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- 1. 160280102051 160280102052 160280102053 160280102055 160280102057 160280102059 160280102060 160280102061
- 2. • Definition • One of the classical partial differential equation of mathematical physics is the equation describing the conduction of heat in a solid body (Originated in the 18th century). And a modern one is the space vehicle reentry problem: Analysis of transfer and dissipation of heat generated by the friction with earth’s atmosphere.
- 3. • A differential equation is an equation for an unknown function of one or several variables that relates the values of the function itself and of its derivatives of various orders. • Ordinary Differential Equation: Function has 1 independent variable. • Partial Differential Equation: At least 2 independent variables.
- 4. • General (implicit) form for one function u(x,y) : • Highest derivative defines order of PDE • Explicit PDE => We can resolve the equation to the highest derivative of u. • Linear PDE => PDE is linear in u(x,y) and for all derivatives of u(x,y) • Semi-linear PDEs are nonlinear PDEs, which are linear in the highest order derivative. 6
- 5. Partial Differential Equations are those which involve partial derivatives with respect to two or more independent variables. Partial derivatives 𝜕𝑧 𝜕𝑥 , 𝑑𝑧 𝑑𝑦 , 𝜕2 𝑧 𝜕𝑥2, 𝜕2 𝑧 𝜕𝑦2, 𝜕2 𝑧 𝜕𝑥𝜕𝑦 are denoted by p,q,r,t,s respectively. The ORDER of a PDE is the order of the highest derivatives in the equation. The DEGREE of a PDE is the power of the highest order partial derivative present in the equation.
- 6. Partial differential equations can be formed using the following methods. 1) By elimination of arbitrary constants in the equation of the type f(x, y, z, a, b)=0 where a and b are arbitrary constants. 2) By elimination of arbitrary functions in the equation of the type z = f(u) where u is a function of x, y and z
- 7. Consider the function f(x, y, z, a, b) = 0 ..(i) where a and b are two independent arbitrary constants. To eliminate two constants, we require two more equations. Differentiating eq. (i) partially with respect to x and y in turn, we obtain 𝜕𝑓 𝜕𝑥 . 𝜕𝑥 𝜕𝑥 + 𝜕𝑓 𝜕𝑧 . 𝜕𝑧 𝜕𝑥 = 0 ⇒ 𝜕𝑓 𝜕𝑥 + 𝜕𝑓 𝜕𝑧 . 𝑝 = 0 ……(ii) 𝜕𝑓 𝜕𝑦 . 𝜕𝑦 𝜕𝑦 + 𝜕𝑓 𝜕𝑧 . 𝜕𝑧 𝜕𝑦 = 0 ⇒ 𝜕𝑓 𝜕𝑦 + 𝜕𝑓 𝜕𝑧 . 𝑞 = 0 ……(iii) Eliminating a and b from the set of equations (i), (ii) and (iii) , we get a PDE of the first order of the form F(x, y, z, p, q) = 0. .. (iv)
- 8. Consider a relation between x, y and z of the type (u; v) = 0 ..(v) where u and v are known functions of x, y and z and is an arbitrary function of u and v. Differentiating equ. (v) partially with respect to x and y, respectively, we get 𝜕𝜑 𝜕𝑢 𝜕𝑢 𝜕𝑥 + 𝜕𝑢 𝜕𝑧 𝑝 + 𝜕𝜑 𝜕𝑣 𝜕𝑣 𝜕𝑥 + 𝜕𝑣 𝜕𝑧 𝑝 = 0 …….(vi) 𝜕𝜑 𝜕𝑢 𝜕𝑢 𝜕𝑦 + 𝜕𝑢 𝜕𝑧 𝑞 + 𝜕𝜑 𝜕𝑣 𝜕𝑣 𝜕𝑦 + 𝜕𝑣 𝜕𝑧 𝑞 = 0 .…..(vii)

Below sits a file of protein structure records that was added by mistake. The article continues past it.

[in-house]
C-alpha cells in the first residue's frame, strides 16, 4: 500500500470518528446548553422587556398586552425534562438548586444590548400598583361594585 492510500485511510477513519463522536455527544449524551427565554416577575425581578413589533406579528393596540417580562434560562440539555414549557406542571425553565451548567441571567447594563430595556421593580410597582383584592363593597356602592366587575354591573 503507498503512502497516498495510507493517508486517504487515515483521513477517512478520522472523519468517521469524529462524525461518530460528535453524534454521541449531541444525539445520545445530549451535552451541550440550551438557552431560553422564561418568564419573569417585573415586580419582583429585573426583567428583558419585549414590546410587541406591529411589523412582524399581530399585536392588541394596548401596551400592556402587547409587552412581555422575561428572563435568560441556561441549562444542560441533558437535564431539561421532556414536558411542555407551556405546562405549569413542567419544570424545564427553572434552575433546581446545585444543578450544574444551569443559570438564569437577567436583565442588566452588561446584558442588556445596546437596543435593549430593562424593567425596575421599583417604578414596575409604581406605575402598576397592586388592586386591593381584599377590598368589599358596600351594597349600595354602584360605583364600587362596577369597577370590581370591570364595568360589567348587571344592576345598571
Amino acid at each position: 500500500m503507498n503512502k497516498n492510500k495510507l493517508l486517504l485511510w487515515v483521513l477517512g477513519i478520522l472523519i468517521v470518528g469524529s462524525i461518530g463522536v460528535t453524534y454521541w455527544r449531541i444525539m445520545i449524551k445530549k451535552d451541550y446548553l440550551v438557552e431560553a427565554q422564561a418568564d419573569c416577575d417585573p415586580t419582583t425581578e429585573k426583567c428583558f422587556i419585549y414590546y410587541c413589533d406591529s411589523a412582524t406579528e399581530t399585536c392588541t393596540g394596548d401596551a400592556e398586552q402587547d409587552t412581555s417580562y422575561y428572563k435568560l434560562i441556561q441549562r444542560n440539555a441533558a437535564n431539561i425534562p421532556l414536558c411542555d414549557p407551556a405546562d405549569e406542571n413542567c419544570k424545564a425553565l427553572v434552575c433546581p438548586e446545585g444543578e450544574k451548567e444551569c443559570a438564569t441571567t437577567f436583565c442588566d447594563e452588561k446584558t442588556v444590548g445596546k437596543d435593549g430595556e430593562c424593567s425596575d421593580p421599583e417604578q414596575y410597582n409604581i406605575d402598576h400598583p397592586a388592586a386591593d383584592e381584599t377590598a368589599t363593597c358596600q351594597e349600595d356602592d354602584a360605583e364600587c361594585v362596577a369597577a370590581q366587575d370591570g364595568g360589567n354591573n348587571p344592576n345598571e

- 9. Eliminating 𝜕𝜑 𝜕𝑢 and 𝜕𝜑 𝜕𝑣 from the eq. (vi) and (vii), we get the equations 𝜕 𝑢,𝑣 𝜕(𝑦,𝑧) 𝑝 + 𝜕 𝑢,𝑣 𝜕(𝑧,𝑥) 𝑞 = 𝜕 𝑢,𝑣 𝜕(𝑥,𝑦) …..(viii) which is a PDE of the type (iv). since the power of p and q are both unity it is also linear equation, whereas eq. (iv) need not be linear.
- 10. partial differential equation of first order is said to be linear if the dependent variable and its derivatives are degree of one and the products of the dependent variable and its derivatives do not appear in the equation . The equation is said to be quasi-linear if the degree of the highest order derivative is one and the products of the highest order partial derivatives are not present. A quasi-linear partial differential equation is represented as P(x,y,z)*P+Q(X,Y,Z)*q=R(x,y,z) This equation is known as lagrange’s linear equation.
- 11. Working rule 1. write the given differential equation in the standard form Pp+Qq=R 2. Form the lagrange’s auxiliary equation d𝑥/P=dy/Q=R (1.1) 3.Solve the simultaneous equation in Eq. to obtain its two independent solutions u=c1 , v=c2 4.Write the general solution of the given equation as, f(u,v) = 0.
- 12. A homogeneous linear partial differential equation of the nth order is of the form homogeneous because all its terms contain derivatives of the same order.
- 13. Equation (1) can be expressed as As in the case of ordinary linear equations with constant coefficients the complete solution of (1) consists of two parts, namely, the complementary function and the particular integral. The complementary function is the complete solution of f (D,D') z = 0------- (3), which must contain n arbitrary functions as the degree of the polynomial f(D,D'). The particular integral is the particular solution of equation (2).
- 14. Finding the complementary function Let us now consider the equation f(D,D') z = F (x,y) The auxiliary equation of (3) is obtained by replacing D by m and D' by 1. Solving equation (4) for „m‟, we get „n‟ roots. Depending upon the nature of the roots, the Complementary function is written as given below:
- 15. Finding the particular Integral